New York State’s long running corruption crisis continues to this day.  For each of the first seven months of this year, a new high-profile corruption case goes to trial.  Last week the first of those cases went to the jury for deliberations and in the second case, a trial was averted when a former legislator pleaded guilty.

Quite a week.

In the guilty plea case a former state Senator from Niagara (George Maziarz) admitted to the criminal misuse of his campaign funds by illegally steering them into the pocket of an aide.  Maziarz will pay a fine, but the misdemeanor plea avoids jail time.

In the first trial a top aide to the governor is facing decades in the slammer if convicted (of course everyone is innocent until proven guilty).  And while the jury deliberates over whether he violated federal bribery laws, the evidence and testimony in the trial revealed serious ethical questions over how the Cuomo Administration monitors ethics.  Here are a few of those questions:

According to testimony and evidence presented at the trial the governor’s aide, while outside of government service and running the governor’s re-election campaign, was able to keep his government security card to gain access to the executive chamber and appears to have been able to use his old office, including conducting business on the executive office telephone.

Question: Who approved this decision and was the state’s ethics watchdog (the Joint Commission on Public Ethics) consulted about this arrangement?

According to testimony and evidence presented at the trial, the aide was allowed to have an outside consulting business while running the campaign and, apparently was still deeply involved in government decision-making.  Legal advice on ethics issues was given to him while he was employed outside of government by an Administration official.

Question: Was JCOPE consulted on this arrangement?

According to testimony at the trial, then-gubernatorial candidate Cuomo, who was also the incumbent Attorney General, traveled on a donor’s personal jet for his gubernatorial campaign.

Question: Did the state’s ethics watchdog at that time, the Commission on Public Integrity, approve this travel?

According to testimony at the trial, a top Administration official vetted campaign contributions made to the governor from political appointees and others seeking government contracts.  That official also, reportedly on her own time, vetted campaign contributions for the governor’s re-election campaign.  According to the New York Times, nearly $900,000 in campaign contributions were made by political appointees during that period.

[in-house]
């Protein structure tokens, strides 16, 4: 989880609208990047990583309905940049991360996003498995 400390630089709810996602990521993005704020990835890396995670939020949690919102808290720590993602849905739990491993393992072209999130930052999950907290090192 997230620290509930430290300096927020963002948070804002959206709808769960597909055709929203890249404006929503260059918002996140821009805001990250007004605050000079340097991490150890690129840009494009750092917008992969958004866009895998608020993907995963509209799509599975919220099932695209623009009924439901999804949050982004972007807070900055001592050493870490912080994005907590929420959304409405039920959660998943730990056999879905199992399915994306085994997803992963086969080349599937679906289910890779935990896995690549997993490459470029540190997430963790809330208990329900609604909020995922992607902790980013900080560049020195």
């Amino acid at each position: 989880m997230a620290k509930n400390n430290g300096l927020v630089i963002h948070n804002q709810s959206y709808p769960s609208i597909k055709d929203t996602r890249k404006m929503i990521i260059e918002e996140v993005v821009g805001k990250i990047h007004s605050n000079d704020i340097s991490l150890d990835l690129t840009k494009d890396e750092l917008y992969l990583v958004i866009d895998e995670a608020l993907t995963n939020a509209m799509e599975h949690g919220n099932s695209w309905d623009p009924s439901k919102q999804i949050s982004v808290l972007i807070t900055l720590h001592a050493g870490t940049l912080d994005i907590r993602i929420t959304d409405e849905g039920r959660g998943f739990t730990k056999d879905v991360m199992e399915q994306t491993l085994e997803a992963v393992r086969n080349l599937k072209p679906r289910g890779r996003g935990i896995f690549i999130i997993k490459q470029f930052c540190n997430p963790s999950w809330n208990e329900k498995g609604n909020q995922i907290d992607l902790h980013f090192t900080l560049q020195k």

Question:  How is it possible that despite the vetting of contributions by the Administration, such money was raised in apparent conflict with the Administration’s executive order to prohibit such a practice?

According to testimony and evidence presented at the trial, $125,000 in campaign contributions were directed by an outside lobbyist, working with a company seeking to do business with the state, to the governor’s re-election campaign through a network of limited liability companies.  According to the evidence, at least some of those contributions were disguised by being sent from related LLCs, whose names did not contain the name of the parent company.

Question: How was this decision and how were these donations vetted by the Administration?

According to testimony and evidence presented at the trial, an outside lobbyist regularly communicated with top Administration officials through their private email accounts.  Contained in those emails were decisions that directly impacted public policies.

Question: Why was it that so many high ranking officials were allowed to conduct business through personal emails?

While the governor’s former top aide’s case is before the jury, the verdict is in on the way New York State conducts its political business: its deeply flawed system directly raises the risk of corruption.  And that increased risk of corruption led last week to another conviction, adding to the dozens so far.  And it is a system that will continue to be on trial deep into this summer.

Regardless of the verdicts in these trials, the current system is failing to produce integrity in government.  New Yorkers deserve only the highest ethical conduct from elected and appointed officials.

Lawmakers Return, Debate Higher Education Budget

Posted by NYPIRG on February 26, 2018 at 10:39 am
Share on FacebookTweet about this on Twitter

New York lawmakers return to the Capitol this week to begin their push to agree on a state budget, due by April 1.  There are a number of issues on which they must agree: first the amount of money that is available and then how to spend it.